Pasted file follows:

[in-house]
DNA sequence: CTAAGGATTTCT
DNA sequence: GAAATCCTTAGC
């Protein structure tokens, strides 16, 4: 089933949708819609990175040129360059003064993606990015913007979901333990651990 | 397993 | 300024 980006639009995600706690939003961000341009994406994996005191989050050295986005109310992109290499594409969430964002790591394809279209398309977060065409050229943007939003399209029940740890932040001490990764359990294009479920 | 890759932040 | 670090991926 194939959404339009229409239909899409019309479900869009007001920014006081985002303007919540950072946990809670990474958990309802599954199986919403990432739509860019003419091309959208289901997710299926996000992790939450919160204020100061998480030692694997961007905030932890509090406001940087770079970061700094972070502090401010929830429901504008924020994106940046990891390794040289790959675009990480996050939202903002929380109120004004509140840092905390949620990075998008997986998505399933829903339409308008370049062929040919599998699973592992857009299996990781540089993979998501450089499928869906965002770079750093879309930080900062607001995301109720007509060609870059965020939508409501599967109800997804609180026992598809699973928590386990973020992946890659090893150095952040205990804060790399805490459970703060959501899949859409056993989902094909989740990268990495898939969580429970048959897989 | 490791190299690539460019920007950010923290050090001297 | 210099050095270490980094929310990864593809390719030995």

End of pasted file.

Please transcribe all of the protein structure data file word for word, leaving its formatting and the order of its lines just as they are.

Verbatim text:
[in-house]
DNA sequence: CTAAGGATTTCT
DNA sequence: GAAATCCTTAGC
């Protein structure tokens, strides 16, 4: 089933949708819609990175040129360059003064993606990015913007979901333990651990 | 397993 | 300024 980006639009995600706690939003961000341009994406994996005191989050050295986005109310992109290499594409969430964002790591394809279209398309977060065409050229943007939003399209029940740890932040001490990764359990294009479920 | 890759932040 | 670090991926 194939959404339009229409239909899409019309479900869009007001920014006081985002303007919540950072946990809670990474958990309802599954199986919403990432739509860019003419091309959208289901997710299926996000992790939450919160204020100061998480030692694997961007905030932890509090406001940087770079970061700094972070502090401010929830429901504008924020994106940046990891390794040289790959675009990480996050939202903002929380109120004004509140840092905390949620990075998008997986998505399933829903339409308008370049062929040919599998699973592992857009299996990781540089993979998501450089499928869906965002770079750093879309930080900062607001995301109720007509060609870059965020939508409501599967109800997804609180026992598809699973928590386990973020992946890659090893150095952040205990804060790399805490459970703060959501899949859409056993989902094909989740990268990495898939969580429970048959897989 | 490791190299690539460019920007950010923290050090001297 | 210099050095270490980094929310990864593809390719030995």